Former Rugby Union referee and beef farmer Nigel Owens spoke at Januarys BCBC conference, kindly sponsored by CRV
It’s important to understand the value of mental health not just for individuals, but families and the wider industry, said former Rugby Union referee and beef farmer Nigel Owens.
In his presentation Nigel described his own spiral into ‘dark dark’ depression in his mid-twenties over struggles to come to terms with his sexuality.
“By the time I was 24 or 25 years of age I was suffering from severe depression and mental health issues. I was starting to have suicidal thoughts that the only way to get out of this darkness I was in, was to end everything.”
One night he left the house with the intention of ending his life. “I'll never forgive myself for what I put my mum and dad through when they thought they were never going to see their only child ever again.” After drinking a large amount of whisky Nigel fell unconscious. “I have no doubt that if that hadn’t happened, I would have pulled the trigger of the gun, because that was the state of my mind at the time.”
A police helicopter found him in a remote area a few miles from his home. Initially they were unsure if they were too late as they could see a shotgun pointing to his chest. “They realised that the heat in my body was gradually getting less, which meant one of two things that I was dying or already gone.”
Nigel was airlifted to hospital and spent time in intensive care before going home. Accepting himself and his sexuality was the biggest challenge of his life, he said.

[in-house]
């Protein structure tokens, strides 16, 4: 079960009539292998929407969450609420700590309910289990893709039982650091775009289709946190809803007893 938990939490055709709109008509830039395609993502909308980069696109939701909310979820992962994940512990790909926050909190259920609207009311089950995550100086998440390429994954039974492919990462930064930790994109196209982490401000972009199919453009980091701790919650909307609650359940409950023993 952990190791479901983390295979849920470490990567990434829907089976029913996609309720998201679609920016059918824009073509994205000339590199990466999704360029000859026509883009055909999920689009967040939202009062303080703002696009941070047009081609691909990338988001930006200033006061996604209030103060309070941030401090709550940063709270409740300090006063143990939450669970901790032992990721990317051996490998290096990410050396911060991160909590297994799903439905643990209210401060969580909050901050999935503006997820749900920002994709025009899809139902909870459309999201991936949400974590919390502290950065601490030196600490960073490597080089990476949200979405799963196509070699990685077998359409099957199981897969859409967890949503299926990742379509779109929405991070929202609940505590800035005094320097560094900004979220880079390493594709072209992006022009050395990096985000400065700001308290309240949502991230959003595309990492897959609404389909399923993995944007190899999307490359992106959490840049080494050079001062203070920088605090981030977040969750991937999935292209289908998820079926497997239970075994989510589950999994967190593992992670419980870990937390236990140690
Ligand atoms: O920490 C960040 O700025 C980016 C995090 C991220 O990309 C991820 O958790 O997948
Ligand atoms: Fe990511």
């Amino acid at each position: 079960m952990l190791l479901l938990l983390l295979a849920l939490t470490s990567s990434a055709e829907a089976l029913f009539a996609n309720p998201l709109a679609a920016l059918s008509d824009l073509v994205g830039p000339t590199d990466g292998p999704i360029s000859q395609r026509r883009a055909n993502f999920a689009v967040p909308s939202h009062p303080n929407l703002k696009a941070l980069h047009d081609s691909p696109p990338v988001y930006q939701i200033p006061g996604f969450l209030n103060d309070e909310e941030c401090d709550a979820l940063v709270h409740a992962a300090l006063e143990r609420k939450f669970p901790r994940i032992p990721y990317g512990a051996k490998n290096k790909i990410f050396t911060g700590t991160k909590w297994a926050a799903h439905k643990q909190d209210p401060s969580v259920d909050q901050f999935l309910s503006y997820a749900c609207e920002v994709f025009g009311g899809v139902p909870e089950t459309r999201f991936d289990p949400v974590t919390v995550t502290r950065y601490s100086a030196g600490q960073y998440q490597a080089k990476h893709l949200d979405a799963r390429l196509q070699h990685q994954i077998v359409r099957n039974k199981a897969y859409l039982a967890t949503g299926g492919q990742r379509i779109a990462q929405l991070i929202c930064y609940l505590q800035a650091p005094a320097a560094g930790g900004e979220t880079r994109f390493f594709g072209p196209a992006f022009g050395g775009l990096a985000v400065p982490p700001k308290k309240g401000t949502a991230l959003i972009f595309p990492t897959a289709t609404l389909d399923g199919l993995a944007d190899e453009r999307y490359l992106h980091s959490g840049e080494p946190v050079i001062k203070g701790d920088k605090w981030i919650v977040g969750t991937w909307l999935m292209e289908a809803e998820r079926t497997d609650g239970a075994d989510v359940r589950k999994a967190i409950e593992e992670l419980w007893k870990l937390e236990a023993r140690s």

“Reffing the World Cup between Australia and New Zealand in 2015 – the biggest game in world rugby which only happens once every four years – the pressure of that was huge. But the challenge of that was nothing compared to accepting who I truly was.”
He advised anyone struggling with mental health issues not to delay asking for help. “The sooner you accept that you’re struggling, the better. Go and seek help, it is not a sign of weakness.”
He called on delegates to help create an environment where it was possible for people to speak out about difficulties and to consider the impact of their words on others too: “Never underestimate the influence that each and every one of you will have on people around you. The way you talk about people who are different to you, whether you mean it in jest.”
Retiring from refereeing after 35 years enabled Nigel to fulfil his ‘first dream’ of becoming a farmer. Having spent time helping on a relative’s dairy farm in his youth, he had never lost sight of his ambition to have his own livestock and he now manages his 60 head of pedigree Hereford cattle alongside other work. “Farming won’t make me a millionaire, but it is something I am very passionate about,” he said.
Nigel's presentation is available to view to BCBC members, please contact the secretary for further details on becoming a member and how to gain access to the recent conference presentations.
- Farming Community Network offers practical and pastoral support to those in the farming community both in-person via its network of regional volunteers and its national helpline and ehelpline. For more information visit https://fcn.org.uk
- The RABI recently partnered with Kooth to offer emotional support and online counselling to those in the farming community. Visit https://explore.kooth.com/rabi/